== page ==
There’s also an obvious motive for keeping quiet when a thorny conflict looms. After all, the press’s commercial success is predicated on the idea that we’re credible purveyors of information. Acknowledge too many potential conflicts of interest, mention them too frequently, or explore them too deeply, and we risk undermining that basic premise.
Problem is, the current approach is even worse. When potential conflicts aren’t disclosed voluntarily — or when they’re justified with reasoning that wouldn’t pass muster in a freshman journalism class — the public gets a double message: we (the media) aren’t as hard on ourselves as we are on everybody else; and we don’t trust you (the public) to draw responsible conclusions about subjectivity and objectivity.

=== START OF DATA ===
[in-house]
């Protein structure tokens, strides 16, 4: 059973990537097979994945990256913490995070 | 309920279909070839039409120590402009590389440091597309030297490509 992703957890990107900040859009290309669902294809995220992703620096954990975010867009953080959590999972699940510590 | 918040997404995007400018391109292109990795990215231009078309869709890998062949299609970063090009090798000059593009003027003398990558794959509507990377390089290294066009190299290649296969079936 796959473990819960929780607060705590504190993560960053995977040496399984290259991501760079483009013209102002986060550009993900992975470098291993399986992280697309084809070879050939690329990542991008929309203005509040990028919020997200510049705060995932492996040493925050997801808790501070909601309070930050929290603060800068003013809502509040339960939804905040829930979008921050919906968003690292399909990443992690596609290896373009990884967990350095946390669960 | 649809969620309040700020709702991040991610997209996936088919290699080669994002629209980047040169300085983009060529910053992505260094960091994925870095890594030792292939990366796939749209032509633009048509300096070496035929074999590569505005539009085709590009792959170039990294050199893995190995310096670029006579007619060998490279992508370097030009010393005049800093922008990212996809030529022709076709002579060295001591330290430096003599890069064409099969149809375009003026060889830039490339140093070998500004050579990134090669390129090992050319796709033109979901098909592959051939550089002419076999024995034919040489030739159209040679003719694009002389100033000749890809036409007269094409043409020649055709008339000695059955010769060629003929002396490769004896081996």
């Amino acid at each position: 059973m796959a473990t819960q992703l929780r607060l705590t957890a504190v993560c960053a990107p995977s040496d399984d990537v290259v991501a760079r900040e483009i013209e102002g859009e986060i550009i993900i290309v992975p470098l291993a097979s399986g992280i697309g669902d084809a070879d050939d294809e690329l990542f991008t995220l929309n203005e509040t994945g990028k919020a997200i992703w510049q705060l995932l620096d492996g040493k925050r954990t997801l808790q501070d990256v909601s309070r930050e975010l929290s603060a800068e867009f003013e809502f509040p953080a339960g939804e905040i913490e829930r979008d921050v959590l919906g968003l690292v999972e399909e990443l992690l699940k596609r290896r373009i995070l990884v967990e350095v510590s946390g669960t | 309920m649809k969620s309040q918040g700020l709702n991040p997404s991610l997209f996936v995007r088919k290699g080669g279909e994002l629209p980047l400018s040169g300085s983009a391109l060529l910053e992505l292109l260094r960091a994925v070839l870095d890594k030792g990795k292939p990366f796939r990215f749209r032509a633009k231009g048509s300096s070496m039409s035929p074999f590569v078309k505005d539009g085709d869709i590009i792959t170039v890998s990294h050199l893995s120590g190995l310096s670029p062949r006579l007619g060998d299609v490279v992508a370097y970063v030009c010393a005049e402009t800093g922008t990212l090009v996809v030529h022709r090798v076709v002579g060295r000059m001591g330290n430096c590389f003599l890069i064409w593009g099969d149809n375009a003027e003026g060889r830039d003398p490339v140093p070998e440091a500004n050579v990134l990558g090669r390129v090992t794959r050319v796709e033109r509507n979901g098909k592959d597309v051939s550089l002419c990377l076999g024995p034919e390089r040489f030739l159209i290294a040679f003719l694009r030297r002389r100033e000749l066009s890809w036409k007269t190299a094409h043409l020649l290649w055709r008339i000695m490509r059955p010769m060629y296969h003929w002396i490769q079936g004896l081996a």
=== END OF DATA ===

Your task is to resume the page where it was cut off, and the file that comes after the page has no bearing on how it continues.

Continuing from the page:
At a time when trust in journalism is at an all-time low, neither is a particularly winning strategy. And as both L’Affaire Ifill and CJR’s reporting on Mitchell suggest, if the mainstream media doesn’t grapple with its own conflicts, plenty of other parties are willing to do it for them. In other words, when it comes to media reaction to real or perceived conflicts of interest in the press, Schieffer in ’04 is the past, and Ifill in ’08 is the future. Heading into the Hempstead debate, that’s a point Schieffer himself might want to ponder.
To read the “Don’t Quote Me” blog, go to thePhoenix.com/medialog. Adam Reilly can be reached at email@example.com.
: Media -- Dont Quote Me
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